Central London's not at risk from Toxic Chemical Release, but it could affect those living within three kilometres of "a large industrial complex or bulk storage of chemicals". A few such sites exist within the M25, where a serious incident could lead to up to 50 fatalities and 2000 casualties. Contaminants vary, but as well as immediate impacts on air quality, water pollution and agriculture, expect longer term environmental repercussions and prolonged demands on health care services.
Coastal Flooding refers to the risk of inundation from the sea, specifically a tidal surge running up the Thames estuary. The worst impact would be on the east coast of England, the Thames Flood Barrier (hopefully) mitigating much of the damage in the capital, although low-lying areas of London remain vulnerable, and there could be widespread structural damage including disruption to transport, power and water treatment infrastructure. Fluvial Flooding travels in the opposite direction, downstream, and could follow a sustained period of heavy rainfall across the Thames basin. The risk register suggests prolonged flooding might affect 363,000 residents, with a few hundred fatalities and over 10,000 casualties. London's most recent serious flood occurred in January1928 when thawing snow combined with exceptionally heavy rain overtopped the Embankment in multiple locations.
I'm afraid Unconventional Attack isn't very cheery. This relates to a mass impact terrorist attack, either against a nuclear or chemical facility or by obtaining and dispersing chemical, biological, radiological or nuclear materials. This stuff is exceedingly hard to come by so the likelihood of such an event remains low, but is not negligible. Any outcome involving widespread dispersion and contamination would have a severe impact on London's ability to function, and on Londoners themselves. Smaller scale attacks only make it into the orange section.
And finally there's Severe Space Weather. That's not weather as such, but refers to variable conditions on the sun and in space which can influence the performance of technology we use on Earth. Global Navigation Satellite Systems are particularly susceptible to major solar flares, which could lead to electrical blackouts, GPS outages, disruption to aviation and lengthy interruptions to civilian mobile communication. A huge geomagnetic storm in September1859, the so-called Carrington Event, merely managed to knock out a few days' telegraph signals. A similar-sized coronal mass ejection today, if pointed directly towards the Earth, would damage many of the electronic systems on which we now rely and full recovery might take several years.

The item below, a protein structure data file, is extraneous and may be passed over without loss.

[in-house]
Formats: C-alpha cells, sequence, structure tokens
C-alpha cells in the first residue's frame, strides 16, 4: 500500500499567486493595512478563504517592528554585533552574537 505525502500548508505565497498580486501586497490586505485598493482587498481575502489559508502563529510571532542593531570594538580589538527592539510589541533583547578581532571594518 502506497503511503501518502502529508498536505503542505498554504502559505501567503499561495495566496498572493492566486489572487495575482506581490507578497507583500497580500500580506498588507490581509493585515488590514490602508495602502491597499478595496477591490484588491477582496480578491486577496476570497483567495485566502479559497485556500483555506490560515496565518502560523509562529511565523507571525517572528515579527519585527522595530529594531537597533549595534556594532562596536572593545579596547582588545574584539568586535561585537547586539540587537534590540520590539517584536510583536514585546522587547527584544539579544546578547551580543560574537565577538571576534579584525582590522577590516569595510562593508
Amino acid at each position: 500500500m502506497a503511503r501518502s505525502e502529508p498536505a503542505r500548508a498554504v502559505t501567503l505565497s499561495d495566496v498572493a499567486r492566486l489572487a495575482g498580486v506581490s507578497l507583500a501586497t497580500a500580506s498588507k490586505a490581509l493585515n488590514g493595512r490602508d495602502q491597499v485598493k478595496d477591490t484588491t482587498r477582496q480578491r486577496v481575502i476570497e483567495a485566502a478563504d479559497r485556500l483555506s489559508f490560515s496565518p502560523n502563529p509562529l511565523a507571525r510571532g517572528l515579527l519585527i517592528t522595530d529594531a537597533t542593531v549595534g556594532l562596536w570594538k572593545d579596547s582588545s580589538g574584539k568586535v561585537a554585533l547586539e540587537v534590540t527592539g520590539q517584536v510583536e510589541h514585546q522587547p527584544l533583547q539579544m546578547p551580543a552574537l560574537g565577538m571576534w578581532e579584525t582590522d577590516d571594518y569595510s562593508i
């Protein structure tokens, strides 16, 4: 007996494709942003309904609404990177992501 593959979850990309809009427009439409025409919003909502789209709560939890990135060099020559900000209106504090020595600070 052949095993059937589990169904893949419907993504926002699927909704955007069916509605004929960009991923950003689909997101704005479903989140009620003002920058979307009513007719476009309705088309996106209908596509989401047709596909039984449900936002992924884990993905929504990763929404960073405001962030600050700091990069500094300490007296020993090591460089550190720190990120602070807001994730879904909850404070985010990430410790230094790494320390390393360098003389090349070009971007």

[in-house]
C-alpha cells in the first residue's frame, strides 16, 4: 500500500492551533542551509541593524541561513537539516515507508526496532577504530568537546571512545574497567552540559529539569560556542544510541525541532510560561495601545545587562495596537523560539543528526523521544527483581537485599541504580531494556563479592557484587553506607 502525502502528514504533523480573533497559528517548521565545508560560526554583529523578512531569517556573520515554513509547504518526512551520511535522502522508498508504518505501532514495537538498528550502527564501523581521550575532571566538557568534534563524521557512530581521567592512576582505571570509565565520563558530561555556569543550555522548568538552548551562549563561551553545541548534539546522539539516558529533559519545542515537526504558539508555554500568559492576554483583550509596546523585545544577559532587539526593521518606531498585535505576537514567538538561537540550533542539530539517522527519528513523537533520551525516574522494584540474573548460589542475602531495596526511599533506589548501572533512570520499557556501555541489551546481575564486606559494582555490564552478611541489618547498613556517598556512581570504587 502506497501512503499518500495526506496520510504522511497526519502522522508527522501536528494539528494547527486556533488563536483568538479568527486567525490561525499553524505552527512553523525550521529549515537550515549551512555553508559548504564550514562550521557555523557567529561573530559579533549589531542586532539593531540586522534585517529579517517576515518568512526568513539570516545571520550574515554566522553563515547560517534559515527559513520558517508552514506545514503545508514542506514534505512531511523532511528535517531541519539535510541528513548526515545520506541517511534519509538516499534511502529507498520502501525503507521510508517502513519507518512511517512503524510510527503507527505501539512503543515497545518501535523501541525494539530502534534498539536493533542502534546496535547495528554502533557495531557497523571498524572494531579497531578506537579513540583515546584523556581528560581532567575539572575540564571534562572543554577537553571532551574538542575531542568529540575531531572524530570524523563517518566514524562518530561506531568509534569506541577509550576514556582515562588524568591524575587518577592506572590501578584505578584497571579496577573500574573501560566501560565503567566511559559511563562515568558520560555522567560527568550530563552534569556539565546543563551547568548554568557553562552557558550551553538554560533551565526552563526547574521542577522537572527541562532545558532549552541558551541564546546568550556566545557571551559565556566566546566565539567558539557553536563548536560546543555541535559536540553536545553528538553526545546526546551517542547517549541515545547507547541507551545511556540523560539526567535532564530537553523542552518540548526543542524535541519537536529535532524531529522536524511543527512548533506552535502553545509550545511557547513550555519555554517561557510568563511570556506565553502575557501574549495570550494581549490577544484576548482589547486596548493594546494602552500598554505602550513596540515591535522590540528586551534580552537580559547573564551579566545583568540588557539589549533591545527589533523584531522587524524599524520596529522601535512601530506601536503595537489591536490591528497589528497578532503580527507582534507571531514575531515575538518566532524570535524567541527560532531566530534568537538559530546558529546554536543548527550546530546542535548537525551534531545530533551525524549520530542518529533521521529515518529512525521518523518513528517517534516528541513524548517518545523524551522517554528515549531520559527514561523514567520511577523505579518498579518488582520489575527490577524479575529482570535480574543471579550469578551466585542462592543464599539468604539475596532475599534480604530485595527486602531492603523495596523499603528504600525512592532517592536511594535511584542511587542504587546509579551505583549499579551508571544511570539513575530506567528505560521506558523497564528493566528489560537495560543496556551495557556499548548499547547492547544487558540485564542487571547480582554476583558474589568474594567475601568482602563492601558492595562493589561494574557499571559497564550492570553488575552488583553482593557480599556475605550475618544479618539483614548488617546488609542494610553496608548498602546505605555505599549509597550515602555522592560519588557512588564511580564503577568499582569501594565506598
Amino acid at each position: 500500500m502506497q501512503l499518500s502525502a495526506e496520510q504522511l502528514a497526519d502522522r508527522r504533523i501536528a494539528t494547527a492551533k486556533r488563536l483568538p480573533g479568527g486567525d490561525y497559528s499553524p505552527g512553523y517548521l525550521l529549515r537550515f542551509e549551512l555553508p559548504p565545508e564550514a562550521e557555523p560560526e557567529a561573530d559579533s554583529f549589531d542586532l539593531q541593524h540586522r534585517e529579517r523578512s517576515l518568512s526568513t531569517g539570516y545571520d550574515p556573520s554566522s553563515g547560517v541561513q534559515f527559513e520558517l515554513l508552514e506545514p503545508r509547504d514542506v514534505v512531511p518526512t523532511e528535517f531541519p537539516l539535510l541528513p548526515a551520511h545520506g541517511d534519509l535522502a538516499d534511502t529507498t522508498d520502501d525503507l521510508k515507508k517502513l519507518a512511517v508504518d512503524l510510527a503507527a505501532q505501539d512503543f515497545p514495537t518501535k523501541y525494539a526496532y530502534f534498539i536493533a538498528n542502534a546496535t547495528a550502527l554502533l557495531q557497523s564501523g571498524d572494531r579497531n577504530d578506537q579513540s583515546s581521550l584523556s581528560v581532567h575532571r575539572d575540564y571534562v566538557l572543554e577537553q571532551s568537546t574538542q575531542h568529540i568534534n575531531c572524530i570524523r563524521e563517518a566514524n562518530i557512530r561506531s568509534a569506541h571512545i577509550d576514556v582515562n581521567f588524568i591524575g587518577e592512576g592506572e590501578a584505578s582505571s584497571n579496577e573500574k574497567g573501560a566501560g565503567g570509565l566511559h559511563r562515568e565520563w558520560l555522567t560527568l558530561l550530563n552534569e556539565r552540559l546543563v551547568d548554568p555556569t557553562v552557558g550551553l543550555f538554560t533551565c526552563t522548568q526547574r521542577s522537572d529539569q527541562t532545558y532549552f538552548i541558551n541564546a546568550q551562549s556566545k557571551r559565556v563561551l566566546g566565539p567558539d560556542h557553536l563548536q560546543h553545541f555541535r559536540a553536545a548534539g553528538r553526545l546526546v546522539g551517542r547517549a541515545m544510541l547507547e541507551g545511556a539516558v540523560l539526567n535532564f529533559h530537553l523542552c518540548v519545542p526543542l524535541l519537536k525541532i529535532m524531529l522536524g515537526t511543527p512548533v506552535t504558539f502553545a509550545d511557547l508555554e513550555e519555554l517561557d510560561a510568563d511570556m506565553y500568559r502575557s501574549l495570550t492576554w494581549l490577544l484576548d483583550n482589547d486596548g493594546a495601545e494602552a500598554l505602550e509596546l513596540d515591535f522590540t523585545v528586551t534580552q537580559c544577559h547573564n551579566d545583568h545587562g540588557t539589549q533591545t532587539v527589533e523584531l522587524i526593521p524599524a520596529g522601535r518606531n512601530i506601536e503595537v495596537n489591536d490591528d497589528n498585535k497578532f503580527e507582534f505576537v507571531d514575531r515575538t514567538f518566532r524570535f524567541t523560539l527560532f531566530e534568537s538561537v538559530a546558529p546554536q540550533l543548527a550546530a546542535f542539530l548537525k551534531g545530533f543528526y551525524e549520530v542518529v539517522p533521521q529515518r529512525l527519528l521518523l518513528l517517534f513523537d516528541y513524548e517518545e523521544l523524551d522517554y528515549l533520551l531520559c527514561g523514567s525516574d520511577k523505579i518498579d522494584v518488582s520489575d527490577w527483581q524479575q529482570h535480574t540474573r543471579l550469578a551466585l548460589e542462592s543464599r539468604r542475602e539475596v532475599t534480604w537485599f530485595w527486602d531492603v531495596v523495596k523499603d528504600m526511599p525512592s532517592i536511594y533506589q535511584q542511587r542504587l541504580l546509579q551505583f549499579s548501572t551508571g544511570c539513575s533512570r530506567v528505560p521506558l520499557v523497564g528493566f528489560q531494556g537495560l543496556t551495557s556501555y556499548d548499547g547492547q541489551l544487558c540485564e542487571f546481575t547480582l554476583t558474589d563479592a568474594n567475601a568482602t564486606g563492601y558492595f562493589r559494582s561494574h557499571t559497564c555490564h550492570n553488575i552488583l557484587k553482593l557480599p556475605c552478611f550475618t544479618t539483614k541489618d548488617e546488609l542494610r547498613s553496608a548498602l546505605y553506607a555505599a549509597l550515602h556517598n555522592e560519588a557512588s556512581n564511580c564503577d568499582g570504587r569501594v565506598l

The remaining 43 risks in the register are either less likely or of lower impact, probably both. That doesn't mean they're of no consequence at an individual level, just that the overall effect on the capital would be lower. Nobody wants to see Attacks on Infrastructure, Disruption to Water Supply or even Effusive Volcanic Eruption, but at least they're only orange, yellow or green, not red. For further details of what each of these risks entails, see the pdf. It's interesting to note that Brexit doesn't appear, only one or two of its potential consequences, but maybe a few more economic risks will appear when the register is next updated next year.
It's reassuring to know that, even if we're not worrying about every negative possibility every day, someone else is keeping an eye on them. All we can do is stay alert and be prepared, and hope that some of the really terrible things never happen. As a minor step you could follow London Prepared on Twitter to keep up with what's going down, or read their 30 top tips to boost your own household's resilience at time of need. And it's probably best not to download a copy of the London Resilience Partnership: Mass Evacuation Framework (v2) for bedtime reading... although somewhere out there, thousands have.